The last few years have been a boon for those interested in Personal Knowledge Management (PKM) tools. The purpose of PKM tools is to help individuals effectively manage ideas, projects, and thoughts alongside the deluge of information consumed and processed daily. These tools are also described as personal knowledge bases (PBMs), personal information management tools (PIMs), "second brains," tools for thought, and simply note-taking apps.
While it’s not my intention to provide a comprehensive list of these tools, popular ones include Notion, Roam, Obsidian, RemNote, Craft, Supernotes, and Agenda. Naturally, these are preceded by stalwarts like Evernote, OneNote, and DevonThink.
Note-taking tools are a critical piece of my blogging and newsletter workflow. It's essential to have a place to capture, explore, expand, and refine my ideas over time. PKM tools facilitate this process.
The habit of note-taking enhances memory, starting with the simple act of recording a thought or idea. While some of my notes are temporary to-do items meant to be discarded, other notes are saved for the long term. Some call these “permanent” or “evergreen” notes. These types of notes are not one-off events. After being recorded, they can be revisited and reconsidered. Nor are they static; they can grow, change, and evolve. More time spent with these ideas fosters the discovery of new facets, angles, connections, and insights. It's a great way to have an ongoing conversation with my past, present, and future selves about something interesting. It’s also a great way to engage with others through writing or conversation—two natural outputs of an effective knowledge base.
My current setup is a combination of index cards, email, Ulysses (for writing), Bear (for Zettelkasten), and Craft (for everything else)—apologies Windows and Android users, the apps are macOS or iOS only.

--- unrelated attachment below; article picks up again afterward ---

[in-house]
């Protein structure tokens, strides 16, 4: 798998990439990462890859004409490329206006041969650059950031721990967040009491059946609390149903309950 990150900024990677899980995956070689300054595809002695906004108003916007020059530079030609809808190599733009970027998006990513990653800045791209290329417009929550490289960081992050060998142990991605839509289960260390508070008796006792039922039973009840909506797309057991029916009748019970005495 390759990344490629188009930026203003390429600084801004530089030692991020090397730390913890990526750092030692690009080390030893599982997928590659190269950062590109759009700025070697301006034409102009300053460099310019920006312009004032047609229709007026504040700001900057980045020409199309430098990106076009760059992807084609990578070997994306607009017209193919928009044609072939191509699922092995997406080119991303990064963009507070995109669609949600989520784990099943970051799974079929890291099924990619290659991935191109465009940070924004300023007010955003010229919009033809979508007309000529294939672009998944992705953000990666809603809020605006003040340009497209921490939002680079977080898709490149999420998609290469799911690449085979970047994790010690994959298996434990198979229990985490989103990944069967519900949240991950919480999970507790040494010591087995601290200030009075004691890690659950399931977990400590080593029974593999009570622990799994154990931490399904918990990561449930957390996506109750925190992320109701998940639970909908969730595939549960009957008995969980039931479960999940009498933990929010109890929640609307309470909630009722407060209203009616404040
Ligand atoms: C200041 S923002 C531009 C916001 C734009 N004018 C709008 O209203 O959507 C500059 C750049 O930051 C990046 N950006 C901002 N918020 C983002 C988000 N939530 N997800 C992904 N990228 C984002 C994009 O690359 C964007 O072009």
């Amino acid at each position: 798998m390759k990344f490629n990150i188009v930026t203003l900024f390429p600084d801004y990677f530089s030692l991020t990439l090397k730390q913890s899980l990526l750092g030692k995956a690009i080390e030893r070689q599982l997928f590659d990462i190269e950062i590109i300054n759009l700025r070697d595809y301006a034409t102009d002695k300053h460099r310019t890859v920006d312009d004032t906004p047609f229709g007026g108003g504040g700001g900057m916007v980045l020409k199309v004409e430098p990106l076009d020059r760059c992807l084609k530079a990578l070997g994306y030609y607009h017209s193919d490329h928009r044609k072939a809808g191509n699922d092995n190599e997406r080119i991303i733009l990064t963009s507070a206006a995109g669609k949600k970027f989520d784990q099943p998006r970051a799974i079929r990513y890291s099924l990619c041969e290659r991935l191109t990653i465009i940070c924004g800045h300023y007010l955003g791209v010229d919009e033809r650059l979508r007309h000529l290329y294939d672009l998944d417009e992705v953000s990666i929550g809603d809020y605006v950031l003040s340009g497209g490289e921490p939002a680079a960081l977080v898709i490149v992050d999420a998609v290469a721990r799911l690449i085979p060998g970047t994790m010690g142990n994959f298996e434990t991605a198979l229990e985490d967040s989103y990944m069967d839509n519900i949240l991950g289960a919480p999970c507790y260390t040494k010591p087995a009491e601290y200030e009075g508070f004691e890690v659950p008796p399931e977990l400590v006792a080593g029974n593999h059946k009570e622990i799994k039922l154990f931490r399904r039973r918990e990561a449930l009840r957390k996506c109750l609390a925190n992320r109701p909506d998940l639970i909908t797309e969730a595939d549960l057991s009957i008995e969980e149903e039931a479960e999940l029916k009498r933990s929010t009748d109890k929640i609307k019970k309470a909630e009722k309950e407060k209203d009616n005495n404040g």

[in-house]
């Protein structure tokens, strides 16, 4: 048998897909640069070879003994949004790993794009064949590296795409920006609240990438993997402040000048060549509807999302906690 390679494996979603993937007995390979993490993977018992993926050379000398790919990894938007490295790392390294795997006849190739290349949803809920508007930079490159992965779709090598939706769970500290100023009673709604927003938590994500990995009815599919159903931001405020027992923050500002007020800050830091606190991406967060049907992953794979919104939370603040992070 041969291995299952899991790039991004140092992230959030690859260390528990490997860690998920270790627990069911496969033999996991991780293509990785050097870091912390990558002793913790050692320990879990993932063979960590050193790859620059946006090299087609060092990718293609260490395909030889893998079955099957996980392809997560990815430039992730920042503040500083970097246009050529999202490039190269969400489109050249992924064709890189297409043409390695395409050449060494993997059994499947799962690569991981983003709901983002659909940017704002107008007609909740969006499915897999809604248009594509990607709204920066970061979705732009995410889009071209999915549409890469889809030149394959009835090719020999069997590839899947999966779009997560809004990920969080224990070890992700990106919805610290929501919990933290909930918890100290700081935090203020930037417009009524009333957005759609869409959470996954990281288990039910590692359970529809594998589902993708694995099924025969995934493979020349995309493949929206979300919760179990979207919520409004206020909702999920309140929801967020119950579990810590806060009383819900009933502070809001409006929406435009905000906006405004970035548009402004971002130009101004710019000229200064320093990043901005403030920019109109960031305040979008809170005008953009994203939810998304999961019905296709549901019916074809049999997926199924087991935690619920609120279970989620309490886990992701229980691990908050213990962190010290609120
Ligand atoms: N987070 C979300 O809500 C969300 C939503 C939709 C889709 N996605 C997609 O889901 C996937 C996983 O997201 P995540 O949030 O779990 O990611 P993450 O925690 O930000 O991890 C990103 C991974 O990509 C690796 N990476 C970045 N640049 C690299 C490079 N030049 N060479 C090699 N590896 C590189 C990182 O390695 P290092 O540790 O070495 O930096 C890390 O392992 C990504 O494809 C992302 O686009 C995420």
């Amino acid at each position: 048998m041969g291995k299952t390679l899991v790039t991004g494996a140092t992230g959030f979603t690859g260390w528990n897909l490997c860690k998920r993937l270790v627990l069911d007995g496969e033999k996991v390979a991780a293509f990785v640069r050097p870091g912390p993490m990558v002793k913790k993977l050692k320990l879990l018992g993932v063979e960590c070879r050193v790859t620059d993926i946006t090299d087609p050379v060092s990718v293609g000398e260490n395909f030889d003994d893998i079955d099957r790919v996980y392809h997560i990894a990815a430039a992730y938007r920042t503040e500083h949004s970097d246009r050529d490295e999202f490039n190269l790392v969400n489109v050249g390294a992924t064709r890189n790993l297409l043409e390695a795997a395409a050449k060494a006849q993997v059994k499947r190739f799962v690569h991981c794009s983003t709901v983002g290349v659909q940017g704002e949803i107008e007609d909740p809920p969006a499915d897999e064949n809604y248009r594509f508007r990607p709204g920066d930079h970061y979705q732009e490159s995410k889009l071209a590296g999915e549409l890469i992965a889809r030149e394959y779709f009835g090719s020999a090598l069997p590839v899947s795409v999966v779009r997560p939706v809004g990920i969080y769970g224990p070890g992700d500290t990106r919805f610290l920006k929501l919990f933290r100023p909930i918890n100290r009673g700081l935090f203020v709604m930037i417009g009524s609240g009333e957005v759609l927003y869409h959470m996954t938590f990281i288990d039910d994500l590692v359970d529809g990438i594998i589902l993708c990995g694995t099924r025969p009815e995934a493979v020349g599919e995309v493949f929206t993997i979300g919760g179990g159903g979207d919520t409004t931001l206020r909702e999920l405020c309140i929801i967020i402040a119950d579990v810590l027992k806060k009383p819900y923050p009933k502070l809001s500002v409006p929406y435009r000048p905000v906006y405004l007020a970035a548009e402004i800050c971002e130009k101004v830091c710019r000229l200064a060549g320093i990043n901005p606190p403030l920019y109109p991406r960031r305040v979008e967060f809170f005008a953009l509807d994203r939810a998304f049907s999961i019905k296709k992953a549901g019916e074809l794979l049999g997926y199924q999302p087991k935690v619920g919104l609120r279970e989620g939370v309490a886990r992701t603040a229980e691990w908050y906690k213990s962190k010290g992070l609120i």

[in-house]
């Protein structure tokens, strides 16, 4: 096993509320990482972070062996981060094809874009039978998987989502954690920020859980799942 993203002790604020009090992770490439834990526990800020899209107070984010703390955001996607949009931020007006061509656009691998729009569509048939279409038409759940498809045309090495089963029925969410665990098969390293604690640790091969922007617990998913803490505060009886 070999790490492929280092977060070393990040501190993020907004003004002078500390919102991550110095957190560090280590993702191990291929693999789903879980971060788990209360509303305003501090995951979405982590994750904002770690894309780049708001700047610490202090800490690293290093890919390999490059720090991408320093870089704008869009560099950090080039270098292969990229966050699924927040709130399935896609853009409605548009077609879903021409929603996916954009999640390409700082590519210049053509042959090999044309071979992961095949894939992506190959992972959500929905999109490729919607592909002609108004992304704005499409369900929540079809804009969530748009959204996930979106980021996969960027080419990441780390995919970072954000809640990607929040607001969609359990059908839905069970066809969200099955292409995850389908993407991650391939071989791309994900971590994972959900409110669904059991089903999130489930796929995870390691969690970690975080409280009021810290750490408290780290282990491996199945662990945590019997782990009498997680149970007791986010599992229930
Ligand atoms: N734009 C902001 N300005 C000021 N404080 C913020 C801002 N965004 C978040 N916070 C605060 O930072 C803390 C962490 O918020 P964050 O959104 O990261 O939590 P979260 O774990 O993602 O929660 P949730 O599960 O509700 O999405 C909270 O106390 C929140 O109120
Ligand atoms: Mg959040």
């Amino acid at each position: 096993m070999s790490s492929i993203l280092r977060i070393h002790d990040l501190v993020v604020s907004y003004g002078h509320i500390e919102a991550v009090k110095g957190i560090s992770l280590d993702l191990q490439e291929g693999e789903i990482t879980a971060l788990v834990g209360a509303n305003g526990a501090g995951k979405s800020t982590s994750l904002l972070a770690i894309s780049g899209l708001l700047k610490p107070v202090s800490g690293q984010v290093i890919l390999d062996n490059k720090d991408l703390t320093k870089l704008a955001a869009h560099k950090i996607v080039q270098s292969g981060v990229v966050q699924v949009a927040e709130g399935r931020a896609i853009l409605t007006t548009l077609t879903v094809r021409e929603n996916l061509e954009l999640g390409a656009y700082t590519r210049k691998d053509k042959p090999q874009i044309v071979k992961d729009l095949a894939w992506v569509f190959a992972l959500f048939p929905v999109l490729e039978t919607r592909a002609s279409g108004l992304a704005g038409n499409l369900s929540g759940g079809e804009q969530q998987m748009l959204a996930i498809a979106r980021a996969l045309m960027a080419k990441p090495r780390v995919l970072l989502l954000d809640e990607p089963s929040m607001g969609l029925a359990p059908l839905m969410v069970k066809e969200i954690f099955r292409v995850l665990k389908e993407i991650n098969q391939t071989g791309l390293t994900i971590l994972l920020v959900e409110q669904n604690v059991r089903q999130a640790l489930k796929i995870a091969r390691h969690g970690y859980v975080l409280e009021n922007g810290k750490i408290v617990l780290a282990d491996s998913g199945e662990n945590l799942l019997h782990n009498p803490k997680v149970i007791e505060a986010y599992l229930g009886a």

Lately, however, I find I'm not using my current tools the way I'd like.
Sometimes it's worth asking if you’re using the tool incorrectly or if it’s the wrong tool altogether. While it’s possible to conform to a tool and its workflow (as with "opinionated software"), there are some cases where I prefer flexible solutions that better conform to my preferences. In the case of note-taking, the tool should facilitate the desired activities—idea capture, processing, exploration, connection, composition, revision, publishing—not hinder them.
The well-regarded PKM tool Obsidian recently launched a private beta for mobile users (iOS and Android). Since my iPad is my primary note-taking and writing device, I decided it was time to give Obsidian a serious look and reassess my workflow. Though I'm wary of "shiny new object syndrome,” Obsidian ticks almost all the listed criteria I wrote about last year in my search for the ideal iOS Zettelkasten solution.
So far, I'm impressed with Obsidian on several counts:
- The standard application is free (unlike alternatives like Roam which is quite pricey). However, if you want access to the mobile beta, you need to make a one-time payment for access to early builds.
- It’s available on multiple platforms (not just Mac and iOS).
- The app uses local files and plain text. This is an important feature, it ensures data portability, durability, and app-agnosticism.
- It offers standard Markdown support (Markdown Guide for Obsidian).
- The customization features and plugin extensibility are great: first party and third-party functionality can be added to suit individual needs without encumbering the app with dreaded feature creep. Here’s a list of official plugins.
- The bi-directional linking (aka backlinks) and graph view features are cooler than I anticipated.
- The interface, while not as slick as Ulysses or Craft, is better than expected.
- I was surprised that I like writing in Obsidian. So much so that I drafted and composed this week’s newsletter with it (though I still performed the final editing via Ulysses).
- There's an active and friendly community which is a helpful resource and a great indicator of user enthusiasm.
While I'm still early in my evaluation of Obsidian, I'd love to hear from others on their note-taking setup and system. If you have any advice or strong opinions on the topic, I'm all ears.
Shoutout to newsletter reader Eszter C. whose thoughtful correspondence on note-taking inspired me to revisit Obsidian and reassess my current workflow. She writes about innovation, creativity, and science at her excellent blog Enlightened Cloud.